Galbraith On China's Drastically Overstated Trade Surplus

Tyler Durden's picture

It is no secret that China's economic numbers are so cooked and unreliable, that they make the constantly changing and optimistically biased economic data out of the U.S. (especially lately) have the credibility equivalent of a Harvard Ph.D. thesis. University of Texas professor James Galbraith discusses one aspect of China's "booming" economy, specifically the question of China's Trade Surplus, which as he notes has been drastically inflated since 2002 due to Chinese companies over-reporting profits on exports in order to disguise various investments by foreigners into China, so as to beat capital control restrictions.

Galbraith argues the "fake profits" are so large that China may have actually ran a trade deficit in some years, and these figures casts serious doubt on the reported P&L of Chinese companies.

Focal points in the attached presentation:

  • Slide 5: 2003-2006, 25% to over 100% overstatement of reported exports if you use constant unit values.
  • Slide 10-13: increase in reported export value is not due to price increases of exports to US, Japan, or EU.
  • Slide 17: increase in reported export value is not due to wage increases.
  • Slide 19: increase in reported export value is not due to quality improvements.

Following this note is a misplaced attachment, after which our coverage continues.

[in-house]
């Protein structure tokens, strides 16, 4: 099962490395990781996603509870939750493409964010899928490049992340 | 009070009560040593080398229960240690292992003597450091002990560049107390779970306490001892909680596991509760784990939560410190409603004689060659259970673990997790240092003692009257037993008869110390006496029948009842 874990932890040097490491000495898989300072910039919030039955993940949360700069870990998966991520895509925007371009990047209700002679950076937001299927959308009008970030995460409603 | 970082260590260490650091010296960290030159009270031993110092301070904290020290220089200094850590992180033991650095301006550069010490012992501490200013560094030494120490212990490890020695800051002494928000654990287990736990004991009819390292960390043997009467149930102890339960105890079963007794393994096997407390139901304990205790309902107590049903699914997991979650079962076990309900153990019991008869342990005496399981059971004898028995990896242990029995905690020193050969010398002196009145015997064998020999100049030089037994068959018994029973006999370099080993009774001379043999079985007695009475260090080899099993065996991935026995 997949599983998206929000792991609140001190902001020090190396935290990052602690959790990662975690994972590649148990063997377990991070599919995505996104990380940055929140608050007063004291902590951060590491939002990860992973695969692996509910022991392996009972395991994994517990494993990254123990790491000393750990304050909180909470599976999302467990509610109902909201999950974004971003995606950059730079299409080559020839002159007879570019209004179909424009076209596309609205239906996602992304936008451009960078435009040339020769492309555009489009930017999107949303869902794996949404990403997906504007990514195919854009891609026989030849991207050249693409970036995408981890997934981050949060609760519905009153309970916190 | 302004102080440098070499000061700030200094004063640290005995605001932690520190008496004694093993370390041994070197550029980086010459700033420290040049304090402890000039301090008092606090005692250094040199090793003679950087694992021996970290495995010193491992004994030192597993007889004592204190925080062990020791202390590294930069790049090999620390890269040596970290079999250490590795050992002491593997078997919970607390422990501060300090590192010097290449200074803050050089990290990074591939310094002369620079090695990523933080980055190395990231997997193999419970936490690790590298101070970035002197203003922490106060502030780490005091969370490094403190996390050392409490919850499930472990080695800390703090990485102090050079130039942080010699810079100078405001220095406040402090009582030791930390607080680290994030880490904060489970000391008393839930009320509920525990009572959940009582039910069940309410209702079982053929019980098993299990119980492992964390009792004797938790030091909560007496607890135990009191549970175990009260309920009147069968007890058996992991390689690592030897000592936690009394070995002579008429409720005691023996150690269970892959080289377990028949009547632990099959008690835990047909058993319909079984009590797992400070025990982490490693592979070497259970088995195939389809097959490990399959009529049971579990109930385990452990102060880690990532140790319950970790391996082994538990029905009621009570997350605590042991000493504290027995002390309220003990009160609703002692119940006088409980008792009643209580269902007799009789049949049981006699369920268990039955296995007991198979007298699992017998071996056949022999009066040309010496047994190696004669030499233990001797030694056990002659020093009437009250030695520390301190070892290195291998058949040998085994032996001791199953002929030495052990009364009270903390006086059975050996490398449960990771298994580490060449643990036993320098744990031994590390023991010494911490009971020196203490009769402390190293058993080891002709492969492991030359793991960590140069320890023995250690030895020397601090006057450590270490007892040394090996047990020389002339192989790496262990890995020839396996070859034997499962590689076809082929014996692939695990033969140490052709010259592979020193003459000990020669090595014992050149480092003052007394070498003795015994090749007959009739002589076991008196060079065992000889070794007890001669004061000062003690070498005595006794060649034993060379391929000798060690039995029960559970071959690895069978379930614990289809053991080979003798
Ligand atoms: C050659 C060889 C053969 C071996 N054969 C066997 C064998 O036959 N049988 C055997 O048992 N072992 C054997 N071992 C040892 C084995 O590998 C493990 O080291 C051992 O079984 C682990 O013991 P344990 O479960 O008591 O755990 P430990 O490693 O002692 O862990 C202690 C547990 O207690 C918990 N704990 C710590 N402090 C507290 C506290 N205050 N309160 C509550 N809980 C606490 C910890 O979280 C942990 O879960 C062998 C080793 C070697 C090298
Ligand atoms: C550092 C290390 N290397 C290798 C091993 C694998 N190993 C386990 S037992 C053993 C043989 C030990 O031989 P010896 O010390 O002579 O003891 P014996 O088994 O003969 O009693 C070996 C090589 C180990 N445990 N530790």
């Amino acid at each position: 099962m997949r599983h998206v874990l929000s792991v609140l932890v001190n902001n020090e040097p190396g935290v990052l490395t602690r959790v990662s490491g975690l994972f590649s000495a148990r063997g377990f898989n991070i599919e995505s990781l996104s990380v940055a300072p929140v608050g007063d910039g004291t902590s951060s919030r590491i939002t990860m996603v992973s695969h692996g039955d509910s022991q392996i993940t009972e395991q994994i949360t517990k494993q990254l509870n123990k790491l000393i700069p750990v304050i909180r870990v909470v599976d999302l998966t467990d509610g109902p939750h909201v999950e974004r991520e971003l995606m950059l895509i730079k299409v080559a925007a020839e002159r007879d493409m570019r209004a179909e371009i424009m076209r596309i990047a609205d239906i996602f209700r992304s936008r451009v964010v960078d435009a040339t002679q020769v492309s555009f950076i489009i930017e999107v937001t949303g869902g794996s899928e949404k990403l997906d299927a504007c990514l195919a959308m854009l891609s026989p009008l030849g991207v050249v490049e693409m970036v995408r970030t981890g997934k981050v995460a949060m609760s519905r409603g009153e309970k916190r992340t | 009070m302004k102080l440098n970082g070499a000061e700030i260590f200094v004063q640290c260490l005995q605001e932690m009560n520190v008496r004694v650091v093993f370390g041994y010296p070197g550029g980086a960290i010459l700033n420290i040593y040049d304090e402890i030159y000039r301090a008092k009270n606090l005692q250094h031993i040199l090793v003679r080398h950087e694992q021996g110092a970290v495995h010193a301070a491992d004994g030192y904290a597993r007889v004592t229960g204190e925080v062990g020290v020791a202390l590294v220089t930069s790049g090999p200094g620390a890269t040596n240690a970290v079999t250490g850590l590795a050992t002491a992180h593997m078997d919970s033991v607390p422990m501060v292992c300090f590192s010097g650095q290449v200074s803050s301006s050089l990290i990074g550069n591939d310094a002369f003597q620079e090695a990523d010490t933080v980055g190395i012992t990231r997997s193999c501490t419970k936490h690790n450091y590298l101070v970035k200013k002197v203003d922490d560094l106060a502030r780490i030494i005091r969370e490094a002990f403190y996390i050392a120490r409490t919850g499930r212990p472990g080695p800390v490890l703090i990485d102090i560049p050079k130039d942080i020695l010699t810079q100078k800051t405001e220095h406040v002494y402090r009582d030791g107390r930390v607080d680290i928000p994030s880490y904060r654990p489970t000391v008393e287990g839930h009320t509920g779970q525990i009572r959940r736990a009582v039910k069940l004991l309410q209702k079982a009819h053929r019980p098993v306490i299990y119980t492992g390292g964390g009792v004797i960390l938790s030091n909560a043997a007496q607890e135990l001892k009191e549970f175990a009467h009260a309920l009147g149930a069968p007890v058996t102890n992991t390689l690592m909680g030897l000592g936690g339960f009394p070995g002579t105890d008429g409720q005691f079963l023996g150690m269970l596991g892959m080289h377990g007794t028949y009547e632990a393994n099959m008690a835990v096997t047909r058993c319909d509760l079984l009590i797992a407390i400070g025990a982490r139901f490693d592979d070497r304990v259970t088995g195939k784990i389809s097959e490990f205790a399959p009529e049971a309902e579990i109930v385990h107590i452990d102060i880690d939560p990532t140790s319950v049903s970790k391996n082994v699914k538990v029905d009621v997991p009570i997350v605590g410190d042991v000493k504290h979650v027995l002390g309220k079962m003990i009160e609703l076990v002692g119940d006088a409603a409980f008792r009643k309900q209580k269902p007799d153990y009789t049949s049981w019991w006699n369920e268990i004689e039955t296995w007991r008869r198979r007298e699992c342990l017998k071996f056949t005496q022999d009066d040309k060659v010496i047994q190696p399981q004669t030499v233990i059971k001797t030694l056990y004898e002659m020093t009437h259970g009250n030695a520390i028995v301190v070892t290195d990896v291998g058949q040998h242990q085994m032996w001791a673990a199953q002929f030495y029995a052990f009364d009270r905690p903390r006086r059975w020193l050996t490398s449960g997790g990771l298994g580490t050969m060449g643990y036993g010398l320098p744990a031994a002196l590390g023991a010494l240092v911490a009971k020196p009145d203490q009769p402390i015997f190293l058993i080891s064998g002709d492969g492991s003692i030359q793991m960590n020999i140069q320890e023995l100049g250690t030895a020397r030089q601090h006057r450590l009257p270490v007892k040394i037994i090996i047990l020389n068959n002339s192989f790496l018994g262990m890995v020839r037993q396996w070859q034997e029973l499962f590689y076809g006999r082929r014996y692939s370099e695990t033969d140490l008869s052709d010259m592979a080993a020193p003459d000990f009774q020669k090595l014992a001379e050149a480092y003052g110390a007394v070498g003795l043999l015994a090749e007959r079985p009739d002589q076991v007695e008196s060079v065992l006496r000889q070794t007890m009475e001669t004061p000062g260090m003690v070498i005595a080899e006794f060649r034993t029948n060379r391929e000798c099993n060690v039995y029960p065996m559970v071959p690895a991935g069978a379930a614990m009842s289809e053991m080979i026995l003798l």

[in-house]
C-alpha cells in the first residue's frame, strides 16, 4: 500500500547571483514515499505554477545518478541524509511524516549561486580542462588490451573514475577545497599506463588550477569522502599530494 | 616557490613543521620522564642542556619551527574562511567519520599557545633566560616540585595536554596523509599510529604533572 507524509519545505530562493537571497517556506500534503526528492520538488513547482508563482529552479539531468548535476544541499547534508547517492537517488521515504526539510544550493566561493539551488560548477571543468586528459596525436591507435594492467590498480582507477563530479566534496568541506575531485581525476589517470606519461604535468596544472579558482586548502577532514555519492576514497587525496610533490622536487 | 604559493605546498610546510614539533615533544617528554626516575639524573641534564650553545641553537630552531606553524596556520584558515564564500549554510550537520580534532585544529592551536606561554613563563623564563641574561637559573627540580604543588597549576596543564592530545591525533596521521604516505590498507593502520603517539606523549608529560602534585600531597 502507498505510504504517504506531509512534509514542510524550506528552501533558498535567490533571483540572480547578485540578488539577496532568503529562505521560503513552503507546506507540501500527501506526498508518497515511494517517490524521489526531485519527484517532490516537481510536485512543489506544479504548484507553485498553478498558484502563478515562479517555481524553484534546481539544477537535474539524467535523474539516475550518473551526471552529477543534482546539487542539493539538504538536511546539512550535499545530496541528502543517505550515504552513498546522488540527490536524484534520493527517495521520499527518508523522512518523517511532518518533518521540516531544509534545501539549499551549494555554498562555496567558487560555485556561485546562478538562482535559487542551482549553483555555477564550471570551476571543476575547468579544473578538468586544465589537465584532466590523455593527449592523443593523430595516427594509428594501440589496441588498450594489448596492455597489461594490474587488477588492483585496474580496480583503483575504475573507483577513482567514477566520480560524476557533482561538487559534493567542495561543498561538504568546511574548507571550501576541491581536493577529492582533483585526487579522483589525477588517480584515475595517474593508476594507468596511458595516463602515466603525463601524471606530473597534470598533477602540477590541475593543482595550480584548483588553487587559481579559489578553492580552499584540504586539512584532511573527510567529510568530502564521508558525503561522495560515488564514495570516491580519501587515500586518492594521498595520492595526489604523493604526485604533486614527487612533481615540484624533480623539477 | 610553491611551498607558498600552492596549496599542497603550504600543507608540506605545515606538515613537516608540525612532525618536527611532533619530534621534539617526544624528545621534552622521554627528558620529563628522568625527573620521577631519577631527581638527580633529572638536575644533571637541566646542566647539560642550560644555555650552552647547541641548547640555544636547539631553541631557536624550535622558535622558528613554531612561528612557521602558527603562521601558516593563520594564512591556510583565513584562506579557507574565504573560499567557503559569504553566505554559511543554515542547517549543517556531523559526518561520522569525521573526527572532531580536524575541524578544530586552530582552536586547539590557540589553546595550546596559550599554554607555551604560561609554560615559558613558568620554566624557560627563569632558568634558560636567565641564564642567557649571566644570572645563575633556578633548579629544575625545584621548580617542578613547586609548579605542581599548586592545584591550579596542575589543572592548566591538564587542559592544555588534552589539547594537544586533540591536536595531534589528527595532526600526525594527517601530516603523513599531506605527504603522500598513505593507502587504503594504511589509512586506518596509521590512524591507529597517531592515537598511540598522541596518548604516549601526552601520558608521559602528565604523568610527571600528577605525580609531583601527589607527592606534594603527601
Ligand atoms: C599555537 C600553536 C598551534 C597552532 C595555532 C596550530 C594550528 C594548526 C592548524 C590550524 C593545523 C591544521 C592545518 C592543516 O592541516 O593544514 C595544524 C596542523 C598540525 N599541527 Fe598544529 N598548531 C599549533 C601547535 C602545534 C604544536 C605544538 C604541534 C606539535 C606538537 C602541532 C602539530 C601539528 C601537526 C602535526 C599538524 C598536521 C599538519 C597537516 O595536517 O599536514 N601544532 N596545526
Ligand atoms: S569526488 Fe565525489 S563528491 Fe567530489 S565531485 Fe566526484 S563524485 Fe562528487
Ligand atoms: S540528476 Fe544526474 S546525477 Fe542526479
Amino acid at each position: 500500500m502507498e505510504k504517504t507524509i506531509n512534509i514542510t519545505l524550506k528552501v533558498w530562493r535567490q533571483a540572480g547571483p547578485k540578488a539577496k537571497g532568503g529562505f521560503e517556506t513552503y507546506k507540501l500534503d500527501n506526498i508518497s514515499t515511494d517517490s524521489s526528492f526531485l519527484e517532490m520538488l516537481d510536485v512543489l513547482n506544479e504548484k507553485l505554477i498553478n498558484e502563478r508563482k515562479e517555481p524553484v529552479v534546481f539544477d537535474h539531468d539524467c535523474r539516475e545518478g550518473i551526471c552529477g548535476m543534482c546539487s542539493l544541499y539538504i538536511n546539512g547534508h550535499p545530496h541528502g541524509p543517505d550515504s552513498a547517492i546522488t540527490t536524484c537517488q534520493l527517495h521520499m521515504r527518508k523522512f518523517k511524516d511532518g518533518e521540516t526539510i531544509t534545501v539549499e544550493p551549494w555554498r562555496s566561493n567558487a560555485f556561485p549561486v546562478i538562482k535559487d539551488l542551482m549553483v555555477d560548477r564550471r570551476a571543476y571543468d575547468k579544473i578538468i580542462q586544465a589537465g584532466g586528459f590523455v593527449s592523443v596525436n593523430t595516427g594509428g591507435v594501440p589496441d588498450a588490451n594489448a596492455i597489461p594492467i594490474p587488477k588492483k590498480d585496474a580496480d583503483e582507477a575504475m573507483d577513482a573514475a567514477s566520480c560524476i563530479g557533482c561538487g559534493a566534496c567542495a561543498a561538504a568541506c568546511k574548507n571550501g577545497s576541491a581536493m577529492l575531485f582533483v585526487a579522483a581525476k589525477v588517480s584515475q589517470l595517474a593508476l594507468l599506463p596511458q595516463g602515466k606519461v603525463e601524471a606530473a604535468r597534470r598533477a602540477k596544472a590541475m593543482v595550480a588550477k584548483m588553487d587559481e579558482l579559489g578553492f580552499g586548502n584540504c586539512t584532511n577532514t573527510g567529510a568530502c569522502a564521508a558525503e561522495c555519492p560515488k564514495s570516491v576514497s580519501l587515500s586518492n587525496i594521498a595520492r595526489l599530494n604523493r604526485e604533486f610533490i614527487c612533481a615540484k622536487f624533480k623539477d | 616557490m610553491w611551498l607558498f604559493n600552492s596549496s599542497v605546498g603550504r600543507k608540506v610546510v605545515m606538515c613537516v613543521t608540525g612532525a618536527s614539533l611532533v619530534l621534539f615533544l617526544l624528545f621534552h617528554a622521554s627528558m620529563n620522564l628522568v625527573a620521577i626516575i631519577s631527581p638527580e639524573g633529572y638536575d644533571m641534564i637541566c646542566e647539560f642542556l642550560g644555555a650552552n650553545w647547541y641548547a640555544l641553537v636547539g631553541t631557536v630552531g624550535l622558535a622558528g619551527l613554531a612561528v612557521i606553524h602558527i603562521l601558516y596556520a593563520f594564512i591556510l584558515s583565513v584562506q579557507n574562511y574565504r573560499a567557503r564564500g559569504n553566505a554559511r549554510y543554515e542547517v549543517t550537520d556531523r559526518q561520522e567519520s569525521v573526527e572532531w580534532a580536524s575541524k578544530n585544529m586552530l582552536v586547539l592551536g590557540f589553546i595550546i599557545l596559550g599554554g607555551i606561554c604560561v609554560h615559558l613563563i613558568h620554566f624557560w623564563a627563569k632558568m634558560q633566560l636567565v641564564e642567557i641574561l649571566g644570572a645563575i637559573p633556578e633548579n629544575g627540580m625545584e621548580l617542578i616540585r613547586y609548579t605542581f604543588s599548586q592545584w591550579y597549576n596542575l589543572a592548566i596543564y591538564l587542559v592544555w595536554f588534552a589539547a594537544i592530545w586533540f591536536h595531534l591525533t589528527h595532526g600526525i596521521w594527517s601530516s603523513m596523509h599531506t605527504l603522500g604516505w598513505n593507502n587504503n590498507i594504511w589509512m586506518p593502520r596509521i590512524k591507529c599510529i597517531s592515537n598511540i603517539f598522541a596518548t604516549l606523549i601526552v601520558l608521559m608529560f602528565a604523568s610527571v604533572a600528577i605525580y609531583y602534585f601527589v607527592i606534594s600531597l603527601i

• Slide 21: capital inflow suggested by drop in spread of 3-mo RMB repo's from 1.59% to (2.41%), and drop in spread of 3-mo CHIBOR vs LIBOR from 1.66% to (2.57%).
  • Slide 28: capital inflow seems to have gone into investments in PP&E.
    Slide 29: capital inflow seems to have gone into real estate investment

 

hat tip Richard

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Mos's picture

Confucius say "China market going down faster than cheerleader on prom night."

Daedal's picture

Just don't tell this to Burt Malkiel -- he's taking random walks in China now.

Anonymous's picture

Should be "may have actually RUN... "

-Grammar Nazi

Anonymous's picture

No. Should have been "actually may have run".

Anonymous's picture

How dare you question your new overlords?

Hondo's picture

I agree..I've never trusted the data....look how hard it is for the US to get it right (if you trust it...I’m still suspicious).  The fact remains that they do have many, many dollars.....and they have received those dollars from either trade or their own printing press (which I believe the probability of this is greater than zero).

crzyhun's picture

Whoever is in charge of advtsg on the site needs to get a free chinese beer. "Asian girls" is very funny.

China is hinkyier than a silk worm in winter.

Those numbers are like the old 5 year plans from the Sov's in the 50's. However, could you imagine where USA would be without them, the chinese, not the Sov's??

thinkinghardwillkillya's picture

Sov's helped too... USG protection racket was very profitable for decades... would not have worked without the Russian threat

Anonymous's picture

I agree with the Grammar Nazi. Let's not loose one of the tenses of the English language because of ignorance.

Pietro_F's picture

I love the "Asian Girls for Love & Marriage" banner ad that Google so tastefully matched to this post.